Analyzing Media Images

Adapted by Mary Ellen Dakin from Seeing and Believing: How to Teach Media Literacy in the English Classroom by Ellen Krueger and Mary T. Christel

Imagine a classroom where neither words nor images are considered "supplementary" texts and where students apply the principles of visual compositions to their own.

  • Framing refers to the subject, who or what viewers see, in an image, as well as what we don't see -- the ways in which the camera limits the viewer's field of vision.
  • Placement refers to the position -- the distance and the angle -- of the camera in relation to the subject.
  • Subject Arrangement refers to the physical arrangement of people, objects, and background in the frame, and can convey or imply relationships.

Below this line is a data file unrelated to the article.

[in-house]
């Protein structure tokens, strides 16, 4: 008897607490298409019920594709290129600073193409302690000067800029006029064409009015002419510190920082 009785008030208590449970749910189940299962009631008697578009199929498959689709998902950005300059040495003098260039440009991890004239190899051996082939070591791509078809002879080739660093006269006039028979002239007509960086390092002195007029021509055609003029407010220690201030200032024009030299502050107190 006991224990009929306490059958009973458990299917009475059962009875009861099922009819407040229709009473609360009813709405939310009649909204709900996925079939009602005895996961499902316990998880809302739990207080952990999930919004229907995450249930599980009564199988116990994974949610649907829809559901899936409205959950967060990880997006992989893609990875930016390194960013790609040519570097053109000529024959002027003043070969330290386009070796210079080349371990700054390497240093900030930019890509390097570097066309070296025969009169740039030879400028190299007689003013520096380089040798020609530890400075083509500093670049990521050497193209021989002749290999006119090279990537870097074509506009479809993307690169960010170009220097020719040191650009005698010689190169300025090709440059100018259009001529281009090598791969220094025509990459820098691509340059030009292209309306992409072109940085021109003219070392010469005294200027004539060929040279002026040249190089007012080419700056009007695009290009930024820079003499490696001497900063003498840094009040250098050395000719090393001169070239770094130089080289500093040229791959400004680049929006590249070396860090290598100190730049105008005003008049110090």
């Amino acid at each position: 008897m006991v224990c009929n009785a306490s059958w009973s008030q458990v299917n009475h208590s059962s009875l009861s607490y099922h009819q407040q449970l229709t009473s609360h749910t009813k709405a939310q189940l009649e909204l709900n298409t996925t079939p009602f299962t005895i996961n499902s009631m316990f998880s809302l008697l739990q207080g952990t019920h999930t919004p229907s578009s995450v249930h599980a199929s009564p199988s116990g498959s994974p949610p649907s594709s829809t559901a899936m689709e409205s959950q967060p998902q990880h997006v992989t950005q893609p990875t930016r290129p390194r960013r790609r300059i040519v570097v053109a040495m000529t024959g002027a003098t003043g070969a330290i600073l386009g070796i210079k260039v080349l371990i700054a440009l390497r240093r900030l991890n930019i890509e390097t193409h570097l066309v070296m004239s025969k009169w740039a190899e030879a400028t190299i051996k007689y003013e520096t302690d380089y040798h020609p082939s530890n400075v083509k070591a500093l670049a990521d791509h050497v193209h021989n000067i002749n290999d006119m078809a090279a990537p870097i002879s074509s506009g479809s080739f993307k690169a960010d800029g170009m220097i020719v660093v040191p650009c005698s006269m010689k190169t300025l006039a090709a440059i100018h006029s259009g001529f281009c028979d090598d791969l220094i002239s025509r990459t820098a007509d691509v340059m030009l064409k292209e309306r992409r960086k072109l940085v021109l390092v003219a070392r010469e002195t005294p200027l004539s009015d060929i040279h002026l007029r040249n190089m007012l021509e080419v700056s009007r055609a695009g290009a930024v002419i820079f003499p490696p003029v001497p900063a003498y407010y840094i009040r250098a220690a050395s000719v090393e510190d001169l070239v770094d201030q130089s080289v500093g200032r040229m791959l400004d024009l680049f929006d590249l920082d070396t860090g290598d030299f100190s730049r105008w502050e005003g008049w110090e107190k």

• Lighting refers to the intensity of light, or the lack of light, or the contrast between light and shadow in a frame.
  • Color refers to the palette of hues in the image, and along with lighting, its effects can be manipulated through intensity and contrast. Light and color can draw the viewer's eye to a particular place in the frame; together, they can convey the mood of an image.

The skills needed to read images published in the media and in classroom texts -- news photos, posters, advertisements, book covers, film stills, maps, diagrams, and more -- reinforce the skills needed to read complex texts. Let the questions on the Media Images bookmark enrich the classroom conversation: 



Click here for a user-friendly handout of the Analyzing Media Images bookmark.
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